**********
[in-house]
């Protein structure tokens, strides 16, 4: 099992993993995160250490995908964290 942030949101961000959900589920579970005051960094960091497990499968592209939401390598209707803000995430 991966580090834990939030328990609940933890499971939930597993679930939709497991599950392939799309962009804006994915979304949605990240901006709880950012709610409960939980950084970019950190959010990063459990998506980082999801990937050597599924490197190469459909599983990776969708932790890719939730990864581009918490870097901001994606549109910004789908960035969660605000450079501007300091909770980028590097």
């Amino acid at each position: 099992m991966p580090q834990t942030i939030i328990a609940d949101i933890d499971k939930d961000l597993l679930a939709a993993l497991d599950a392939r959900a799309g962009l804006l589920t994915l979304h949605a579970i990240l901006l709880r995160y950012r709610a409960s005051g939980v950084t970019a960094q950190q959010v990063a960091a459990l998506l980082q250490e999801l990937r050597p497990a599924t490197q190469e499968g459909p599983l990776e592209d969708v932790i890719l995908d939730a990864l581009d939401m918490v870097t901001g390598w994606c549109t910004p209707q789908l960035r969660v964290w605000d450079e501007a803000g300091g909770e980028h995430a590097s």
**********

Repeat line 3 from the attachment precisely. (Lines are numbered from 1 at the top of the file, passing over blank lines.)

């Amino acid at each position: 099992m991966p580090q834990t942030i939030i328990a609940d949101i933890d499971k939930d961000l597993l679930a939709a993993l497991d599950a392939r959900a799309g962009l804006l589920t994915l979304h949605a579970i990240l901006l709880r995160y950012r709610a409960s005051g939980v950084t970019a960094q950190q959010v990063a960091a459990l998506l980082q250490e999801l990937r050597p497990a599924t490197q190469e499968g459909p599983l990776e592209d969708v932790i890719l995908d939730a990864l581009d939401m918490v870097t901001g390598w994606c549109t910004p209707q789908l960035r969660v964290w605000d450079e501007a803000g300091g909770e980028h995430a590097s």